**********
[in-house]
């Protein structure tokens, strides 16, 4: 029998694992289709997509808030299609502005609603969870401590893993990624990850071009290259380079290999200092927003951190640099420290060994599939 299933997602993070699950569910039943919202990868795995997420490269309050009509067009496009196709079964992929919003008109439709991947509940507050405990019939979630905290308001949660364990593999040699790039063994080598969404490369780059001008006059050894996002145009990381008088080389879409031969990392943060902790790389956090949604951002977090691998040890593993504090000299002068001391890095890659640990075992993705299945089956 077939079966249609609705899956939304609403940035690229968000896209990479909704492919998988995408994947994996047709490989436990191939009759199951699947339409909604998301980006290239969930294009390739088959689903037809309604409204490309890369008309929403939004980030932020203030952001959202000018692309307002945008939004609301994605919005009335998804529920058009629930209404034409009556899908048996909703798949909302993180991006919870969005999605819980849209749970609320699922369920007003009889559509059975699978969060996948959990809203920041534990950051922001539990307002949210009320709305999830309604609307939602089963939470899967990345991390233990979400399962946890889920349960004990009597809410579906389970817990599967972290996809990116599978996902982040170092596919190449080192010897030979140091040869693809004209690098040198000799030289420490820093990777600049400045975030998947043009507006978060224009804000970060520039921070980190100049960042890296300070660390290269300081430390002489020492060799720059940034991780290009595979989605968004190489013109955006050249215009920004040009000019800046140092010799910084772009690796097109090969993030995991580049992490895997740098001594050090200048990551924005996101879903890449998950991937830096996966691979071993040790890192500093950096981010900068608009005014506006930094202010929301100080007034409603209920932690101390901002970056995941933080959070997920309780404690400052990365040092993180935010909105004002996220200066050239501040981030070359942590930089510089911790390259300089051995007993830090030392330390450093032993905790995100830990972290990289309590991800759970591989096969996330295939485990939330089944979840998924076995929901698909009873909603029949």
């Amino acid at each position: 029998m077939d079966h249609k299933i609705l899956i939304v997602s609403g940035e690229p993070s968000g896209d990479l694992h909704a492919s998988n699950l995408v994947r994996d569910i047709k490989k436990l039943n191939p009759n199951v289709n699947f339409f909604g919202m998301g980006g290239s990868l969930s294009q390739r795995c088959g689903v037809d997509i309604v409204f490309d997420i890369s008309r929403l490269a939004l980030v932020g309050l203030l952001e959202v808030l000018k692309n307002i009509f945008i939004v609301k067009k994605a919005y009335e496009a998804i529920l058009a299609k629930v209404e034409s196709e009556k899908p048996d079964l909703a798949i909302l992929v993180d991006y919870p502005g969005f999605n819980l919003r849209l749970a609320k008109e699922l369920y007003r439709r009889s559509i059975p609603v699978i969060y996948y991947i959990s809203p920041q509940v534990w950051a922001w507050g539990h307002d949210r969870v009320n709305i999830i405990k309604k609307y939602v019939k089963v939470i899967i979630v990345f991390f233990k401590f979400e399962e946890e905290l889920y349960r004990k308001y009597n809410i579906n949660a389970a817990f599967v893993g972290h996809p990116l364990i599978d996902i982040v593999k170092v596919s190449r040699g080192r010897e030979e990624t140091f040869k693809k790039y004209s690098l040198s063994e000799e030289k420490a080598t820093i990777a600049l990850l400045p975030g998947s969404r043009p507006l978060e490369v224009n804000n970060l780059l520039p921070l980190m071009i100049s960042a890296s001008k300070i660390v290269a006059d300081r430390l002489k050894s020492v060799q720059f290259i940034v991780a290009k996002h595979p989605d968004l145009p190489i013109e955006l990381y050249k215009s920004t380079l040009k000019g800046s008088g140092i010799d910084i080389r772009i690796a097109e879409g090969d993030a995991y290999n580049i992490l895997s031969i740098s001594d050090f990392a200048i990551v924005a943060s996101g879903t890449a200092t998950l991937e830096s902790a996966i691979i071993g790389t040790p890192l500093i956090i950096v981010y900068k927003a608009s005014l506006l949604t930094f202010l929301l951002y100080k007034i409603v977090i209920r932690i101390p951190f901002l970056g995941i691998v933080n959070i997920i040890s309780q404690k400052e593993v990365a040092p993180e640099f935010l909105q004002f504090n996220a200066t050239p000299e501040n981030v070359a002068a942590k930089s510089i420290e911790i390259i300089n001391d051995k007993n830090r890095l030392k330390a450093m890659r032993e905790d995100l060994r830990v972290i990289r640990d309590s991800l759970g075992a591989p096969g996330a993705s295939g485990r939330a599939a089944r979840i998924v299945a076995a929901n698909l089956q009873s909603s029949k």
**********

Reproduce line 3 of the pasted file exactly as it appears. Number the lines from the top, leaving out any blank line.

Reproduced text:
């Amino acid at each position: 029998m077939d079966h249609k299933i609705l899956i939304v997602s609403g940035e690229p993070s968000g896209d990479l694992h909704a492919s998988n699950l995408v994947r994996d569910i047709k490989k436990l039943n191939p009759n199951v289709n699947f339409f909604g919202m998301g980006g290239s990868l969930s294009q390739r795995c088959g689903v037809d997509i309604v409204f490309d997420i890369s008309r929403l490269a939004l980030v932020g309050l203030l952001e959202v808030l000018k692309n307002i009509f945008i939004v609301k067009k994605a919005y009335e496009a998804i529920l058009a299609k629930v209404e034409s196709e009556k899908p048996d079964l909703a798949i909302l992929v993180d991006y919870p502005g969005f999605n819980l919003r849209l749970a609320k008109e699922l369920y007003r439709r009889s559509i059975p609603v699978i969060y996948y991947i959990s809203p920041q509940v534990w950051a922001w507050g539990h307002d949210r969870v009320n709305i999830i405990k309604k609307y939602v019939k089963v939470i899967i979630v990345f991390f233990k401590f979400e399962e946890e905290l889920y349960r004990k308001y009597n809410i579906n949660a389970a817990f599967v893993g972290h996809p990116l364990i599978d996902i982040v593999k170092v596919s190449r040699g080192r010897e030979e990624t140091f040869k693809k790039y004209s690098l040198s063994e000799e030289k420490a080598t820093i990777a600049l990850l400045p975030g998947s969404r043009p507006l978060e490369v224009n804000n970060l780059l520039p921070l980190m071009i100049s960042a890296s001008k300070i660390v290269a006059d300081r430390l002489k050894s020492v060799q720059f290259i940034v991780a290009k996002h595979p989605d968004l145009p190489i013109e955006l990381y050249k215009s920004t380079l040009k000019g800046s008088g140092i010799d910084i080389r772009i690796a097109e879409g090969d993030a995991y290999n580049i992490l895997s031969i740098s001594d050090f990392a200048i990551v924005a943060s996101g879903t890449a200092t998950l991937e830096s902790a996966i691979i071993g790389t040790p890192l500093i956090i950096v981010y900068k927003a608009s005014l506006l949604t930094f202010l929301l951002y100080k007034i409603v977090i209920r932690i101390p951190f901002l970056g995941i691998v933080n959070i997920i040890s309780q404690k400052e593993v990365a040092p993180e640099f935010l909105q004002f504090n996220a200066t050239p000299e501040n981030v070359a002068a942590k930089s510089i420290e911790i390259i300089n001391d051995k007993n830090r890095l030392k330390a450093m890659r032993e905790d995100l060994r830990v972290i990289r640990d309590s991800l759970g075992a591989p096969g996330a993705s295939g485990r939330a599939a089944r979840i998924v299945a076995a929901n698909l089956q009873s909603s029949k």